The International Atomic Energy Agency (IAEA) will be “up to the task” of monitoring the final nuclear deal between Iran and the world’s six major powers, according to Thomas Shea, who worked in the IAEA Department of Safeguards for 24 years. A report commissioned by Search for Common Ground and the Princeton University Program on Science and Global Security assessed the ability of the IAEA to effectively monitor and verify the agreement. The following is an excerpt of the report.
August 4, 2015
Verification by the IAEA
The International Atomic Energy Agency (IAEA) will be responsible for verifying the new agreement with technical and intelligence support from its member countries. The IAEA will have access to Iran’s declared nuclear activities under the comprehensive safeguards agreement that all 186 non-nuclear weapon states parties to the NPT are required to conclude. Iran also has agreed to comply with the Additional Protocol, under which it will have to provide the IAEA with information on all of its nuclear-related activities and allow the IAEA access to check that those declarations are complete and correct. Finally, under the JCPOA, Iran has agreed to provide the IAEA with routine access to verify key nuclear activities that do not involve nuclear materials, including Iran’s production and storage of centrifuges.
In addition, to these on-site verification activities, the IAEA receives relevant intelligence from its member states, including the United States, is open to receiving information from non-governmental organizations and will acquire and analyze satellite images of sites of potential concern in Iran.
If the IAEA becomes concerned about any activities in Iran, its inspectors will first seek clarification. If they are not satisfied by the response, they will refer the issue to higher level IAEA officials and ultimately to the Director General who can request a response from the highest government levels in Iran. Finally, if the Director General is not satisfied, he can refer the matter to the IAEA’s Board of Governors (BOG) and the BOG can refer it to UN Security Council as the IAEA did in 2006 when Iran decided to end its suspension of its enrichment program.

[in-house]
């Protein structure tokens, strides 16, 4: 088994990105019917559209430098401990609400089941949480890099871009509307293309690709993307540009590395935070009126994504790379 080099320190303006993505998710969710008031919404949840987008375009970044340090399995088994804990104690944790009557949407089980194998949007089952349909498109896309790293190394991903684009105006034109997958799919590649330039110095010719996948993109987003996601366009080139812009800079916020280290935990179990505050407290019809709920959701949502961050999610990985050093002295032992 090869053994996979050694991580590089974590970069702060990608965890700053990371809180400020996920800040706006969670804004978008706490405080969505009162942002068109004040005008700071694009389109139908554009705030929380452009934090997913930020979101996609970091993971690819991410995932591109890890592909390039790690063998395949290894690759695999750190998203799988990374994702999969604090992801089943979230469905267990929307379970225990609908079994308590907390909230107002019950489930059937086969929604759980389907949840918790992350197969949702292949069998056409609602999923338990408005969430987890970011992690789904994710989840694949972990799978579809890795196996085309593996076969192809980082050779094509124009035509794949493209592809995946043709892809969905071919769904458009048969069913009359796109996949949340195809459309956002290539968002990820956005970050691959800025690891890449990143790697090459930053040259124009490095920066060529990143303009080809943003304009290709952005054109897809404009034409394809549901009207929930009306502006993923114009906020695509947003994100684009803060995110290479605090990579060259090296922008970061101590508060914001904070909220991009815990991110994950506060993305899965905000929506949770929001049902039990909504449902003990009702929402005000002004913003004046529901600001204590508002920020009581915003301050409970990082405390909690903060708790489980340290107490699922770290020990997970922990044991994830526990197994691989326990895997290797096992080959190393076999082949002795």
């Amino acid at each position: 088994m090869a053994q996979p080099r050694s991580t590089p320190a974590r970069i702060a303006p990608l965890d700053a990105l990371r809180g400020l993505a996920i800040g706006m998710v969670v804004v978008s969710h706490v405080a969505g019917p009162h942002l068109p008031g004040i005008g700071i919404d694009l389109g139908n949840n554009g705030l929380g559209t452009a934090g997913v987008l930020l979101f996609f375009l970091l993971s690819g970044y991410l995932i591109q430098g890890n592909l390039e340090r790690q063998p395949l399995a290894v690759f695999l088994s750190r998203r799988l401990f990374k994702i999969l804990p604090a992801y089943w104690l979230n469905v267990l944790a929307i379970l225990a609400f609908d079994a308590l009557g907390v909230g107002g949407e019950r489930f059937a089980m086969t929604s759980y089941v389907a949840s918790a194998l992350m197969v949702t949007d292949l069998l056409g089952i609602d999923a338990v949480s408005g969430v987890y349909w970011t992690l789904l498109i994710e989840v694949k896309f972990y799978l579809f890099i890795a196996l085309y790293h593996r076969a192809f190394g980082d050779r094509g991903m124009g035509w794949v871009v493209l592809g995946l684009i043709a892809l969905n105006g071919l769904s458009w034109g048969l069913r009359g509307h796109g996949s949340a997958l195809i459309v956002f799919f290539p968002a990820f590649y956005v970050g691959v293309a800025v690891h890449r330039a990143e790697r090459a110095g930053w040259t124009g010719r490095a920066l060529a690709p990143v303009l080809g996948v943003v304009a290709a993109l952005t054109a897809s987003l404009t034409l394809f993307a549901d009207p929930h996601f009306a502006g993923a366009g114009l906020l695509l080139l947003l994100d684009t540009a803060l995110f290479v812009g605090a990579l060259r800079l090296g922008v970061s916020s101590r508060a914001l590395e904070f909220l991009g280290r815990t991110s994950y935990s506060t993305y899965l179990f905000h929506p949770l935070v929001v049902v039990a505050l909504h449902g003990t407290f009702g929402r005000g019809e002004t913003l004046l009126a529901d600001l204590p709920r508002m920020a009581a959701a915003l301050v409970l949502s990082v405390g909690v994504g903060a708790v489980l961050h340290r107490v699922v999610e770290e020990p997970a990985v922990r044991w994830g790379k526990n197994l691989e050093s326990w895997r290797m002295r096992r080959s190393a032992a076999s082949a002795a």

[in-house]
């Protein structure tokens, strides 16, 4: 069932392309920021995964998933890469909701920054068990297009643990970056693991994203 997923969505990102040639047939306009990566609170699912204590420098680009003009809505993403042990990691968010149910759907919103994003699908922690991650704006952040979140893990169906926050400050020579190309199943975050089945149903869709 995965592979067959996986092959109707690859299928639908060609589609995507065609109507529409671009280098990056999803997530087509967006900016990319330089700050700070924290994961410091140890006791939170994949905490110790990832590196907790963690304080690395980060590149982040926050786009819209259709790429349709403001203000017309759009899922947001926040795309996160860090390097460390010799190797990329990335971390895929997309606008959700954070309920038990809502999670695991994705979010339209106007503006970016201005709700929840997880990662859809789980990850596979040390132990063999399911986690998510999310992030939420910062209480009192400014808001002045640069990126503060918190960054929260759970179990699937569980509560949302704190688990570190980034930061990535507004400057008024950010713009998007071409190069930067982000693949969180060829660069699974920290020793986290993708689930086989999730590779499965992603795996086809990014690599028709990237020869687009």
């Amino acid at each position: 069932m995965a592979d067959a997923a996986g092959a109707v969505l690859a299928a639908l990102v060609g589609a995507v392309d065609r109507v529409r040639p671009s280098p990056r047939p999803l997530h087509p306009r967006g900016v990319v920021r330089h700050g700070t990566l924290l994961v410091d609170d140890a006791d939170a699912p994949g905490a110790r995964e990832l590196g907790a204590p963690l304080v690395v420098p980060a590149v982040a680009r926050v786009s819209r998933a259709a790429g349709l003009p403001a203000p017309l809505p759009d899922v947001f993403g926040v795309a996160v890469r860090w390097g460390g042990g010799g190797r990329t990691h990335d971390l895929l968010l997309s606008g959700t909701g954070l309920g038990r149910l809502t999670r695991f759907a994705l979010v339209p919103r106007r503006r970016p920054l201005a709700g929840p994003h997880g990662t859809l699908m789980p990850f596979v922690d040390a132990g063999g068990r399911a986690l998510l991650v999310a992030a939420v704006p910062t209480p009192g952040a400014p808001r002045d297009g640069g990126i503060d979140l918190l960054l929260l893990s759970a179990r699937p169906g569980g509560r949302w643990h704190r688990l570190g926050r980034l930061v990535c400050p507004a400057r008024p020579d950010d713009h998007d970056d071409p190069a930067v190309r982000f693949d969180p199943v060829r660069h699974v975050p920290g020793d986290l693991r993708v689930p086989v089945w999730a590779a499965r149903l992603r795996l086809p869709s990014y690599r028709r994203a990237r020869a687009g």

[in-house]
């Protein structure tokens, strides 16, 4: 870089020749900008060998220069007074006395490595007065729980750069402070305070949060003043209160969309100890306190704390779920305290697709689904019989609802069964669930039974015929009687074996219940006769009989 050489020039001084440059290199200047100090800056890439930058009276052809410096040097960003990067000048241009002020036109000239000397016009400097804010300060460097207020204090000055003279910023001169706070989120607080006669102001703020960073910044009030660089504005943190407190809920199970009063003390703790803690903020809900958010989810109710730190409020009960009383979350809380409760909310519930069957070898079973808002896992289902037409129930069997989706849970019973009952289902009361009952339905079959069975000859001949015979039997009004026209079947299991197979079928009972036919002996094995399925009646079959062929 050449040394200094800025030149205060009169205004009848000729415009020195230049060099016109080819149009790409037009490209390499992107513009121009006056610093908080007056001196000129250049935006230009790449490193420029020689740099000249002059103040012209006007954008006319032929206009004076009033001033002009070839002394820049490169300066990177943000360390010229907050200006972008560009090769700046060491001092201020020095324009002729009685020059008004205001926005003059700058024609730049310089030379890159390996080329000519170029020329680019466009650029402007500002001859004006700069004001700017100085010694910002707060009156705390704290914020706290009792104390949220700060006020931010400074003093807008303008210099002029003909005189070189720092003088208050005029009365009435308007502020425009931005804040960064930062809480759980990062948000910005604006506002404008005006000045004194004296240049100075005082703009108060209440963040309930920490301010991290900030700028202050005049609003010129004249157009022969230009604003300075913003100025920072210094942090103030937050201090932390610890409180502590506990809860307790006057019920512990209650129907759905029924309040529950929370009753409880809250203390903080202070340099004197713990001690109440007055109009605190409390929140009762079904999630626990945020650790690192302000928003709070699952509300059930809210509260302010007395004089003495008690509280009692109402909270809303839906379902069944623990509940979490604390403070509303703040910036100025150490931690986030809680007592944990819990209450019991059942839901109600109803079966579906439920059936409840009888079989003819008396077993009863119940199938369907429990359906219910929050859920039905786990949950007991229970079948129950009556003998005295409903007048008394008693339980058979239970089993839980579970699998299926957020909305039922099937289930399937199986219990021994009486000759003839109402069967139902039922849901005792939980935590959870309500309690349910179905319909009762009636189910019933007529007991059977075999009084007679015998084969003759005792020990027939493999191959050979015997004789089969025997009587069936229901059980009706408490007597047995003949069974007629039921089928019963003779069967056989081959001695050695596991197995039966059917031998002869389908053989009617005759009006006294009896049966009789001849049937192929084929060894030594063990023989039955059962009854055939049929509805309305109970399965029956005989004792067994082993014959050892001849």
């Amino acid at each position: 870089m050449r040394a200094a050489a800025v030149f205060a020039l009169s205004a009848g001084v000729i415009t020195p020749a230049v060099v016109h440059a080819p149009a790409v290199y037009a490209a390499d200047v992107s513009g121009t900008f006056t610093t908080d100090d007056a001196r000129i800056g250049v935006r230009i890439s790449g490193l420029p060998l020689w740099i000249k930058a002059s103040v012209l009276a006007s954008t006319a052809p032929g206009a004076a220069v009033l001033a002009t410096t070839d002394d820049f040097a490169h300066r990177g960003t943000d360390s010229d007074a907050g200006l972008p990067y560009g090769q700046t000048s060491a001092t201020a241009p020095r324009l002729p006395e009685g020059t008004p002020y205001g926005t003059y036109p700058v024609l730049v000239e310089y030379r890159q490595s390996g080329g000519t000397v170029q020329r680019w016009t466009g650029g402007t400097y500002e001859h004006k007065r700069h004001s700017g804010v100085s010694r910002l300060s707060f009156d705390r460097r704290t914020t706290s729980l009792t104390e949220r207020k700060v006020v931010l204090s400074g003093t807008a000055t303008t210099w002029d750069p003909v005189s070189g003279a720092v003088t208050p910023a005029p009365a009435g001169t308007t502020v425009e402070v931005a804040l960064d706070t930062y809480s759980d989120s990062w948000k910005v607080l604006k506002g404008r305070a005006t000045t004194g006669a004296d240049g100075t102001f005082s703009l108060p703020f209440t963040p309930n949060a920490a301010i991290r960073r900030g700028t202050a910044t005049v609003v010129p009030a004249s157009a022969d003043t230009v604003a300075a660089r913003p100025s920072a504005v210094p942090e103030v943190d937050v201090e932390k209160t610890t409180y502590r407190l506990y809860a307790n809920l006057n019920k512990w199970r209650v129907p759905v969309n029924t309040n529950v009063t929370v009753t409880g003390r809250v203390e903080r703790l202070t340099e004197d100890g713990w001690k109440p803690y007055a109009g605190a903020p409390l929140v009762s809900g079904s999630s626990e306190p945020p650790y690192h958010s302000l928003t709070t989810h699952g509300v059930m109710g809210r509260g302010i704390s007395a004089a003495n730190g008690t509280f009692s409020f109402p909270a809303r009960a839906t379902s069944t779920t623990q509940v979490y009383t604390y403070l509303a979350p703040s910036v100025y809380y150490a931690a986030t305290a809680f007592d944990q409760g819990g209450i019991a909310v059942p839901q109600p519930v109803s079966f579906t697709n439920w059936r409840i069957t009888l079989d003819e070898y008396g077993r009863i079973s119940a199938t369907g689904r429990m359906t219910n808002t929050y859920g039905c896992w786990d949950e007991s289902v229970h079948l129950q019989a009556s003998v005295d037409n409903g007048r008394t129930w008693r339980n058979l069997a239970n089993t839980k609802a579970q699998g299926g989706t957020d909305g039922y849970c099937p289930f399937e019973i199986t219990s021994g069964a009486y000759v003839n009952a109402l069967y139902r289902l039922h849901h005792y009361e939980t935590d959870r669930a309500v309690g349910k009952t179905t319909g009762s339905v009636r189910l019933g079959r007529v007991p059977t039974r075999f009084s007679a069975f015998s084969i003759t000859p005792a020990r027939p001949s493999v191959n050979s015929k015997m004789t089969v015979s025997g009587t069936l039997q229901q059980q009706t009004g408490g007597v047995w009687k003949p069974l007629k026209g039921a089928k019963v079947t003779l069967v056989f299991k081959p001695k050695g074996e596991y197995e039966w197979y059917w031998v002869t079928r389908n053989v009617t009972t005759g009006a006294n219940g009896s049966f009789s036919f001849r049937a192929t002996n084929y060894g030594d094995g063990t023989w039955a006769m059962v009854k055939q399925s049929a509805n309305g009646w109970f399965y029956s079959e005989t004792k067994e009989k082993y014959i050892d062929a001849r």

The IAEA will organize its verification strategy by considering the steps that Iran would likely take if it were to decide to pursue nuclear weapons.
The IAEA’s verification activities will:
1. Search for any clandestine installations or undeclared nuclear material that could support nuclear weapon related activities, including undeclared plants for producing fissile material and weaponization facilities.
2. Check that declared peaceful nuclear facilities are used solely for peaceful activities and that all operations in those facilities are declared to the IAEA.
3. Assure that nuclear materials subject to IAEA safeguards are not diverted for the manufacture of nuclear weapons, other nuclear explosives, or for any purpose unknown.
4. Verify that Iran does not import equipment or material except as provided in the agreement.
5. Verify that Iran is complying with the limitations on its nuclear program that it committed to under the terms of the JCPOA.